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The Mystery of Fronts – Anatomy by Reason

Click here to read the complete article
74 – August 2019

By Wayne Cavanaugh

Take two fingers, starting at the top of your shoulder, and trace the bone that runs horizontally from the top of your shoulder blade (scapula) to the bone (sternum) that sits vertically in the center of your rib cage. That horizontal connecting bone is your clavicle, less for- merly known as the collar bone. They are easy to find and see because, unlike most bones, clavicles are not covered in muscle; they are only covered by skin. They are also the only horizontal bones in our body. Most important, however, clavicles connect our arms to our torso. Why is it important to know that humans have a collar bone that actually connects our shoulders to our torso? Because dogs do not.

Orangutans have tremendous strength and flexibility in their shoulders. They can extend their arms, grab a tree limb with one hand, support their hundreds of pounds of wonderfulness with the other, and hoist themselves up to a higher limb. They, of course, have some pretty impressive collar bones holding it all together. Dogs do not.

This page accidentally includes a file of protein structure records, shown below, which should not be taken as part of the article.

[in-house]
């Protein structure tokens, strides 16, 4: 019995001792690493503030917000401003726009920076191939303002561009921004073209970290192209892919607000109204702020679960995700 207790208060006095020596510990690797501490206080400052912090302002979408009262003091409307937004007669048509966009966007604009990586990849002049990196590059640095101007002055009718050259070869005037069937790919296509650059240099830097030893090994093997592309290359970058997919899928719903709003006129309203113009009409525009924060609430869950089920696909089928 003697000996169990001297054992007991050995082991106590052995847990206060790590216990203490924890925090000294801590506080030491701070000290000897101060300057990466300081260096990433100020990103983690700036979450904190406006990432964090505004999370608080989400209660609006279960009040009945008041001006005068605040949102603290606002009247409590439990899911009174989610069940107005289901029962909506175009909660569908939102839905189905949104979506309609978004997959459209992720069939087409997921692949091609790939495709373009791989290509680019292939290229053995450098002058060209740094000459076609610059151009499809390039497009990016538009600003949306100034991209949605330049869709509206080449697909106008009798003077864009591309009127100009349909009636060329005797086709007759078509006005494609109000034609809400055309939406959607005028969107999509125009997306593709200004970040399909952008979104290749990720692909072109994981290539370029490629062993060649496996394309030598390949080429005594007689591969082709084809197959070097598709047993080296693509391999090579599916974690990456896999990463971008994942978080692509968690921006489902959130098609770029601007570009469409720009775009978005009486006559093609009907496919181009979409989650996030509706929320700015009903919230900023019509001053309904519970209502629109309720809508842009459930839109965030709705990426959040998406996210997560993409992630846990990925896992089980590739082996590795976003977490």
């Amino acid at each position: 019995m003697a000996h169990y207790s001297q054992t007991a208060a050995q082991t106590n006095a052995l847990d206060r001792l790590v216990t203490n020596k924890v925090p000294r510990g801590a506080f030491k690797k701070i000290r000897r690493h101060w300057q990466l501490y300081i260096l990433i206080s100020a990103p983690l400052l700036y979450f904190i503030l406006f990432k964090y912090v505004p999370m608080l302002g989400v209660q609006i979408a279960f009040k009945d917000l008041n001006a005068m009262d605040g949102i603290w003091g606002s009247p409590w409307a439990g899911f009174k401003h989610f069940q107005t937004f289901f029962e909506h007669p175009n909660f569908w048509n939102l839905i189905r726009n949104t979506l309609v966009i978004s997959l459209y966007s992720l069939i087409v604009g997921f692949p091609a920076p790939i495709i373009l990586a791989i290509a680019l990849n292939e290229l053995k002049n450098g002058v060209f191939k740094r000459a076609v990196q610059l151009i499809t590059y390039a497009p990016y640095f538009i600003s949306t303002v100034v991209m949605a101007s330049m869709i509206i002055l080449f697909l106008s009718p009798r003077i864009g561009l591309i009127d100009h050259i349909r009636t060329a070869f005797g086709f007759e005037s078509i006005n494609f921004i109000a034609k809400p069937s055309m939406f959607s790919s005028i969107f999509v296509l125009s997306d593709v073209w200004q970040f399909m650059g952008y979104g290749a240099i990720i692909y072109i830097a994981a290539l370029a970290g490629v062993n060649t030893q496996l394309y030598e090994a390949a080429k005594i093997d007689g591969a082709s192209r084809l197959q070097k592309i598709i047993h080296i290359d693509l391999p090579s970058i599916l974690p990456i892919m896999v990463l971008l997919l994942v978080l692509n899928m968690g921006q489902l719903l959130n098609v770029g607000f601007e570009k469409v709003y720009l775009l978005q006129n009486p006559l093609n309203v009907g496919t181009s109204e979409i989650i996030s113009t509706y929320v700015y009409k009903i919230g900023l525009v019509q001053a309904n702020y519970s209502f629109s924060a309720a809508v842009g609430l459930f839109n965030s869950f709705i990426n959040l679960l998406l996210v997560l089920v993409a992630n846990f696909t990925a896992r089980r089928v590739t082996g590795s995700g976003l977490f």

In fact, dogs don’t have any bones to connect their shoulder blades to their body. Instead, they are attached with just muscles and ligaments. Think about that for a minute. The dogs entire front is attached to its torso, but not by bones. How important, then, is the placement, angle and balance of the front assembly to make this particular attachment as efficient as possible?

The reason that dogs don’t have actual collar bones is purely functional. Dogs, like their ancestral wolves, are a “predatory cursorial” species; that is, they are designed to run. Cursorial mammals are runners that can cover large areas, find distant sources of food and water, chase down prey, or escape from predators and enemies. Unlike non-cursorial mammals – for example, humans – they don’t need to lift, push or pull objects to get food and they don’t need to rotate their arms every which way. Those kinds of functions require an entirely different system for attaching front assemblies to torsos….including, you guessed it, collar bones.

As predatory cursorial animals, dogs need to excel in two things: speed and agility. Along with a spine that can amazingly bend and stretch, and a powerful hindquarter to provide forward propulsion, dog’s shoulders are designed for balance and to increase the length of their stride. To make this all happen, extreme flexibility is vital and fundamental.

Click here to read the complete article
74 – August 2019

Short URL: http://caninechronicle.com/?p=168043

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